Remixing New York’s Under the Radar Festival for the West Coast, the RADAR L.A. Festival reflects a shift in contemporary theater, colliding international work with the Los Angeles theater scene. Under the leadership of Mark Murphy of Redcat, Diane Rodriguez of Center Theatre Group and Mark Russell of Under the Radar and New York’s Public Theater, the festival has a structure that allows open-minded audiences to dive into a variety of hybrid work.
“The deal is somehow to give them [the audience] the trigger, the notice that this is a festival,” said Russell during an interview at Redcat four days into Radar LA. “You can go outside, its sort of like Mardi Gras, you can throw away the rules for a couple of days, you can take this time and just binge on experimental theater and then go back to seeing the opera after that, but if you do these few days you’ll know a lot and probably be surprised.”
In their re-imagined version of the New York festival, the directors kept tickets modestly priced ($20), and created a social atmosphere with buzzing hubs like the Redcat Lounge and the Los Angeles Theatre Center lobby for digesting experiences with peers and having informal conversations with the artists. “One of the things we try to do,” Murphy said, “is encourage the audience to see themselves as a partner in the creative process rather than just a consumer who bought a ticket.”
Partners indeed. In Rude Mechs’ The Method Gun charges the audience with answering a question about one’s most impacting teacher bringing a personal reflection to the performance. Moving Arts’ The Car Plays: LA Stories requires the physical presence of the audience partnering in the close quarters of a motor vehicle for an intimate exchange with the artists.
Highlighting the developments in contemporary theater at the heart of the RADAR L.A. Festival, Murphy identified that the work is often developed in a nontraditional way by a group of collaborators or artists working outside any institutional form. In many cases the work possesses a highly visual container in which the text is one of many elements expressed. Said Murphy, “Where there is text, it goes beyond standard play writing structures and forms to become true poetry and to really go outside norm.”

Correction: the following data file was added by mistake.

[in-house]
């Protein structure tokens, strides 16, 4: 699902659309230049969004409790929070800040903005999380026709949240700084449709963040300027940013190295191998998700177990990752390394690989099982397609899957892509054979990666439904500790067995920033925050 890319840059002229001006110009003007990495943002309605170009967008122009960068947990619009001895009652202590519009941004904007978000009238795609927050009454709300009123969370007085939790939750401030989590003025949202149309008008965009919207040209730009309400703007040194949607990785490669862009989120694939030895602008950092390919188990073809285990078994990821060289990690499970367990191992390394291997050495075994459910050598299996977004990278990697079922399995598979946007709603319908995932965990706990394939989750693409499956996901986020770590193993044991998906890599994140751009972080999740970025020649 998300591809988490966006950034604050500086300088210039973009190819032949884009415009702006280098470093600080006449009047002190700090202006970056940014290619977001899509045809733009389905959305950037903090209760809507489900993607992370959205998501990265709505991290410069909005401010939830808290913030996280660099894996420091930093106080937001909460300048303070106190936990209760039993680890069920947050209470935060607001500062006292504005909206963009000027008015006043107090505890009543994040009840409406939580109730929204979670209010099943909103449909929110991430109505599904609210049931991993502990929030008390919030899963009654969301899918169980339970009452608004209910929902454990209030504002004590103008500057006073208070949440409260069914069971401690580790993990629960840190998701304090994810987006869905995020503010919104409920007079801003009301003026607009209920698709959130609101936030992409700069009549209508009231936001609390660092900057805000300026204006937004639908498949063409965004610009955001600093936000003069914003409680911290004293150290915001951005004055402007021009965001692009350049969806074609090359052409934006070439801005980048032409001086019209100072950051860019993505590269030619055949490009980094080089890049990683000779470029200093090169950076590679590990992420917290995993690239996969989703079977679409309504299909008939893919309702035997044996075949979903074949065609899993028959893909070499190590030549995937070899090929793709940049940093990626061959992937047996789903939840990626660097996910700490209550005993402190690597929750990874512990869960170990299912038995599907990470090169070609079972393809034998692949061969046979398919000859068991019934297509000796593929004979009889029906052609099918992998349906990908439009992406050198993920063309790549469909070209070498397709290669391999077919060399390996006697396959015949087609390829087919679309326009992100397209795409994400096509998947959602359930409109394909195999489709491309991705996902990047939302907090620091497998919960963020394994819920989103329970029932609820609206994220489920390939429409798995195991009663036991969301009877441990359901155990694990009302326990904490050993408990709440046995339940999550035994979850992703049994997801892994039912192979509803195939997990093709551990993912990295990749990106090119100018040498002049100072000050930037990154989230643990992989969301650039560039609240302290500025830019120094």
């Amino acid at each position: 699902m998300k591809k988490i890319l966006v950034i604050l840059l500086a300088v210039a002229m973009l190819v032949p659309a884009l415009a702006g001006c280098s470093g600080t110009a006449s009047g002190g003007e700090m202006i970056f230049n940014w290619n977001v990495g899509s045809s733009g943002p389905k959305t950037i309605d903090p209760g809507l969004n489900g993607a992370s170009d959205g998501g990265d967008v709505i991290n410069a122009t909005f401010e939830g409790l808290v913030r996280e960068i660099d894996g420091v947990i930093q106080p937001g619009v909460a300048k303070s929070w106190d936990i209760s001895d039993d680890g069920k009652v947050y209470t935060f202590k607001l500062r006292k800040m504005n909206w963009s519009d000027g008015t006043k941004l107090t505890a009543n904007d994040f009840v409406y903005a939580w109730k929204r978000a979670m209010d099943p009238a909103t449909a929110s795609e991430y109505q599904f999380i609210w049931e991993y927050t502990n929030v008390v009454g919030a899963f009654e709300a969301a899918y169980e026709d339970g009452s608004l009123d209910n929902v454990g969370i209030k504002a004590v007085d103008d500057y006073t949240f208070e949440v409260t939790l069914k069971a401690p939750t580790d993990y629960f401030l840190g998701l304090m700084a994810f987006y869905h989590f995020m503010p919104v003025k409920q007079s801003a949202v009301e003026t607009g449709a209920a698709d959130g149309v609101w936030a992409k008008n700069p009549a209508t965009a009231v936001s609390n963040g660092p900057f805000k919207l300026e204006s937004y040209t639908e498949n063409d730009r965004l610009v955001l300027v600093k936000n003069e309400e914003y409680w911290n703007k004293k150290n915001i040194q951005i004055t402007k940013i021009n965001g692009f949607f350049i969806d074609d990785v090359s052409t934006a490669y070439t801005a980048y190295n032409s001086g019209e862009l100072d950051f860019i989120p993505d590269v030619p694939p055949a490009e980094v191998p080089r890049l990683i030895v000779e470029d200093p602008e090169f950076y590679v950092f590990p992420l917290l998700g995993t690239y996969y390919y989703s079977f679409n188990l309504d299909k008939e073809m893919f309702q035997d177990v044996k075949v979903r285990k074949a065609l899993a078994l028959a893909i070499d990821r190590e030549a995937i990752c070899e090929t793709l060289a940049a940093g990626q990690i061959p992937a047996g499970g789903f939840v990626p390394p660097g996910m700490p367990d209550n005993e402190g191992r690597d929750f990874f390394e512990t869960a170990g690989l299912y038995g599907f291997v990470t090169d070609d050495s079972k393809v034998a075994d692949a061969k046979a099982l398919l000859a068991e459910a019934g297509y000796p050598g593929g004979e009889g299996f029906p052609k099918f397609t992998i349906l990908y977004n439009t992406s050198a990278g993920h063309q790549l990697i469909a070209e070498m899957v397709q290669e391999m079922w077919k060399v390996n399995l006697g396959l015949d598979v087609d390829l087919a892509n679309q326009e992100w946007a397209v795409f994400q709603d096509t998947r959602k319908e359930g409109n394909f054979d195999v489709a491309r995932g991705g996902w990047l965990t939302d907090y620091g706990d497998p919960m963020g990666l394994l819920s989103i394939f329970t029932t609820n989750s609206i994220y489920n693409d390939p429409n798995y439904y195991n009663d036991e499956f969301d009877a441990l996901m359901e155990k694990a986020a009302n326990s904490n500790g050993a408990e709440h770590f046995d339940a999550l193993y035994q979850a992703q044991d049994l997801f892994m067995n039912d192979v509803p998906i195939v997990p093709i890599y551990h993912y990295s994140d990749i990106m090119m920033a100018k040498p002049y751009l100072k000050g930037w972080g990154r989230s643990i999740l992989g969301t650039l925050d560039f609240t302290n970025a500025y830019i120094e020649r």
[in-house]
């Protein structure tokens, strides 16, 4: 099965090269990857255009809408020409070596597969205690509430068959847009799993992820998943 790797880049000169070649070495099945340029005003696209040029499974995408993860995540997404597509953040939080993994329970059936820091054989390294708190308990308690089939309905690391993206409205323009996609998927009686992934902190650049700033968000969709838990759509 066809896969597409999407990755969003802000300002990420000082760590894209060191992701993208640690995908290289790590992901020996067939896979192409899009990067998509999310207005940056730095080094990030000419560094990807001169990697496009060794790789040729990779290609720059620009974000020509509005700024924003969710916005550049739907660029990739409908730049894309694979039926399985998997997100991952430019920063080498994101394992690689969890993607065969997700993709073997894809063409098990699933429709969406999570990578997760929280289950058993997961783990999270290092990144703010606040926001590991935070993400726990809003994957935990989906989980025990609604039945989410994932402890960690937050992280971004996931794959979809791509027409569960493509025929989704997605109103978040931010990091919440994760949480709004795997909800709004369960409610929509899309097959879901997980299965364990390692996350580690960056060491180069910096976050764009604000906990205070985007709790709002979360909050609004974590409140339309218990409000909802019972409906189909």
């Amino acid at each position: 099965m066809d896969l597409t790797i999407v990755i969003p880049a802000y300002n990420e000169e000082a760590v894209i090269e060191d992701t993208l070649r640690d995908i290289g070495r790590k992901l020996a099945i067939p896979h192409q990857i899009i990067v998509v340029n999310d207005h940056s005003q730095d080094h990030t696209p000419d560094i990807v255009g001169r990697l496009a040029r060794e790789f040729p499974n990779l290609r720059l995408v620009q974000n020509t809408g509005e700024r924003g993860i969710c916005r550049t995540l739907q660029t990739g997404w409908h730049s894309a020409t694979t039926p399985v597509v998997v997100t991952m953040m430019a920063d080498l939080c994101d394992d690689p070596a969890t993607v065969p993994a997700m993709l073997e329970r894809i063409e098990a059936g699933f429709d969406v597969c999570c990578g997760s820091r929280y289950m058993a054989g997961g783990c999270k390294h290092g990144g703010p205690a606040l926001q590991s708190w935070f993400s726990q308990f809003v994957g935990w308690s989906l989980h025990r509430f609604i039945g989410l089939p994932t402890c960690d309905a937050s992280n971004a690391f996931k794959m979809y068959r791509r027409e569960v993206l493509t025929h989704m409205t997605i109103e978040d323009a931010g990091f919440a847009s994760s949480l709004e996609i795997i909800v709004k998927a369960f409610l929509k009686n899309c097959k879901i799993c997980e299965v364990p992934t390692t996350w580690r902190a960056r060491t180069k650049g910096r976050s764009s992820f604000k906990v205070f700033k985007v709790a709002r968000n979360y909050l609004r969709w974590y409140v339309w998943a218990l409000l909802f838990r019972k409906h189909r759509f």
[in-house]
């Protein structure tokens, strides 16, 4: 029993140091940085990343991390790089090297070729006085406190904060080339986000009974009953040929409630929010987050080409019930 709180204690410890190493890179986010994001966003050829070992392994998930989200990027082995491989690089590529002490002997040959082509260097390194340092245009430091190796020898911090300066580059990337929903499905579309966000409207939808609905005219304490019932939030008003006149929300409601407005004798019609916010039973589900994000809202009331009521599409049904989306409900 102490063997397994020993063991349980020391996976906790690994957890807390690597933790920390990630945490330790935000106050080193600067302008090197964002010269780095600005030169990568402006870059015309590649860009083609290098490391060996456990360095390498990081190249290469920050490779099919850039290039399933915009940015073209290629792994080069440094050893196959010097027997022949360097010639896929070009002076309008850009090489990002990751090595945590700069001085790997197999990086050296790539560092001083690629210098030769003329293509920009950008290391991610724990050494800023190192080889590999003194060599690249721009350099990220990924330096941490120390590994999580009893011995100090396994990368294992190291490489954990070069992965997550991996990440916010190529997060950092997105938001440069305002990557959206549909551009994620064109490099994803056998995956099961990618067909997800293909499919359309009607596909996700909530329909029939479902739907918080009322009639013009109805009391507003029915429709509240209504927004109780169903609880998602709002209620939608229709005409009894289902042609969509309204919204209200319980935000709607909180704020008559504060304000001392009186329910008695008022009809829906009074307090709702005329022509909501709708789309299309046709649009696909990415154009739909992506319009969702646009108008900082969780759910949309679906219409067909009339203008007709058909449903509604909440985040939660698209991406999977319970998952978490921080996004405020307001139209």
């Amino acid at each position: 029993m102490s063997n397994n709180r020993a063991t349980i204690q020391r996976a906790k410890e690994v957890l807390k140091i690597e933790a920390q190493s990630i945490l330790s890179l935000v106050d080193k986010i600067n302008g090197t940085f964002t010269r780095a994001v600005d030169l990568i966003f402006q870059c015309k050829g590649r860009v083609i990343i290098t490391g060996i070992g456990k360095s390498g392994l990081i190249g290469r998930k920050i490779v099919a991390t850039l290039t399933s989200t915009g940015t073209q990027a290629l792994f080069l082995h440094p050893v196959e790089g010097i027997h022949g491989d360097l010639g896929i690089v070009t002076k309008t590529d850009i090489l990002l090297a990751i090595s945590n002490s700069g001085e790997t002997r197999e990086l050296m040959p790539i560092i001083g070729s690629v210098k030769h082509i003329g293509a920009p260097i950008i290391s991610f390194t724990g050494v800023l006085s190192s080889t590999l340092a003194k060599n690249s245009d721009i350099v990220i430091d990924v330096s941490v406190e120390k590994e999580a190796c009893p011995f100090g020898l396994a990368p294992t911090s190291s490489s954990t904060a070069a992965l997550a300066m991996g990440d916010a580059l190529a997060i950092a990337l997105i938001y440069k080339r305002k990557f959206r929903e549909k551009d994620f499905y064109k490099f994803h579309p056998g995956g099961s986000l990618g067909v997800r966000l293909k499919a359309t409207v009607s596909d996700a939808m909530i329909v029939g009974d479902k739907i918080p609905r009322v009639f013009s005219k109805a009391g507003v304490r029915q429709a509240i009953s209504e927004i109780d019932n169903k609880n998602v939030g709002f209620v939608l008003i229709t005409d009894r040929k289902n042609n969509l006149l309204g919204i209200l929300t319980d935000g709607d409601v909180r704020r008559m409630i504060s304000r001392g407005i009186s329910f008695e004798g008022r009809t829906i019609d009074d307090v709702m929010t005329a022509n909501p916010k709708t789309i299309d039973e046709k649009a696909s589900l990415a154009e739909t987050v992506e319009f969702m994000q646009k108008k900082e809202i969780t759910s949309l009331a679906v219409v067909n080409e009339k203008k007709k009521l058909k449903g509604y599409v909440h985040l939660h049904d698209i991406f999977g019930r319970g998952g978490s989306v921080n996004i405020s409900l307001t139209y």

These trends are apparent in most of RADAR L.A.’s programming. The Rude Mechs is a prime example of a collaborative theater company with six co-directors and close to 30 ensemble members developing new work, including The Method Gun out of Austin, Texas. Immersive film visuals drive Fleur Elise Noble’s 2 Dimensional Life of Her projected onto a tactile paper installation. Emphasis on movement emerges in Chelfisch’s Hot Pepper, Air Conditioner and the Farewell Speech and Poor Dog Group’s Brewsie and Willie with fully embodied physicality and choreography merged with text. Additionally, the collaged monologues and use of nonlinear narrative in Teatro En El Blanco’s Neva and Rude Mechs’ The Method Gun also reveal distinct contemporary voices. Radar LA’s performances are delivered in single powerful shots without intermissions that ranging from 40-90 minutes total, and the result of these hybrid forms are layered, kinetically engaging works with multiple entry points and possible interpretations.
The term devised theater challenged more than a few theater professionals this week at RADAR L.A. Devised theater, the collaborative and ensemble-based work abundant in this festival, is not new but gaining traction with initiatives in the performing arts field increasingly supporting the distinct creative process. Devised theater, according to Rodriguez, is actually a term that began in the late 50s in response to the traditional theater that was being created then.
“It had an explosion in the 60s in response to what was thought of as patriarchal theater — theater that was the singular vision of a playwright. Because of the social upheaval of the 60s this really came into play and there were many theaters that said ‘we are going to be of multiple voices,’ creating collective work in a rehearsal room together.”
Shawn Sides, director of the Rude Mechs The Method Gun, agrees. “It’s what we always understood playwrights were doing before rehearsal started,” she said during the festival’s symposium. “Devising just means that everybody’s doing it in a room together.”